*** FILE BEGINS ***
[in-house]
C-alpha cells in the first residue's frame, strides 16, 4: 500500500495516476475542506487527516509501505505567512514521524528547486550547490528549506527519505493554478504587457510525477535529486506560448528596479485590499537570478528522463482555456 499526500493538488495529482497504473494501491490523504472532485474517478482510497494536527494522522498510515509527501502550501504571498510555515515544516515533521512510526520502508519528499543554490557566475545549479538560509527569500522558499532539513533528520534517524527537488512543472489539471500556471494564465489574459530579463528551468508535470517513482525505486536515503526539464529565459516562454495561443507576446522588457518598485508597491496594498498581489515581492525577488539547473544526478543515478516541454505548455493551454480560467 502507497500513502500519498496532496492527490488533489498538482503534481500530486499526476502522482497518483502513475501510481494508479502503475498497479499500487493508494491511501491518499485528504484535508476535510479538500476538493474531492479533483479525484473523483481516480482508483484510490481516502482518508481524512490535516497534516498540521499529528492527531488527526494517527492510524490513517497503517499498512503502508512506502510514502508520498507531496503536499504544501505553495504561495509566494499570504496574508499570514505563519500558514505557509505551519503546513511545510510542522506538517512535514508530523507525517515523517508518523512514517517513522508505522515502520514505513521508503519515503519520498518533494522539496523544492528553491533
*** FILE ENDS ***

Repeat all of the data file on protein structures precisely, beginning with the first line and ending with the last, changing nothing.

[in-house]
C-alpha cells in the first residue's frame, strides 16, 4: 500500500495516476475542506487527516509501505505567512514521524528547486550547490528549506527519505493554478504587457510525477535529486506560448528596479485590499537570478528522463482555456 499526500493538488495529482497504473494501491490523504472532485474517478482510497494536527494522522498510515509527501502550501504571498510555515515544516515533521512510526520502508519528499543554490557566475545549479538560509527569500522558499532539513533528520534517524527537488512543472489539471500556471494564465489574459530579463528551468508535470517513482525505486536515503526539464529565459516562454495561443507576446522588457518598485508597491496594498498581489515581492525577488539547473544526478543515478516541454505548455493551454480560467 502507497500513502500519498496532496492527490488533489498538482503534481500530486499526476502522482497518483502513475501510481494508479502503475498497479499500487493508494491511501491518499485528504484535508476535510479538500476538493474531492479533483479525484473523483481516480482508483484510490481516502482518508481524512490535516497534516498540521499529528492527531488527526494517527492510524490513517497503517499498512503502508512506502510514502508520498507531496503536499504544501505553495504561495509566494499570504496574508499570514505563519500558514505557509505551519503546513511545510510542522506538517512535514508530523507525517515523517508518523512514517517513522508505522515502520514505513521508503519515503519520498518533494522539496523544492528553491533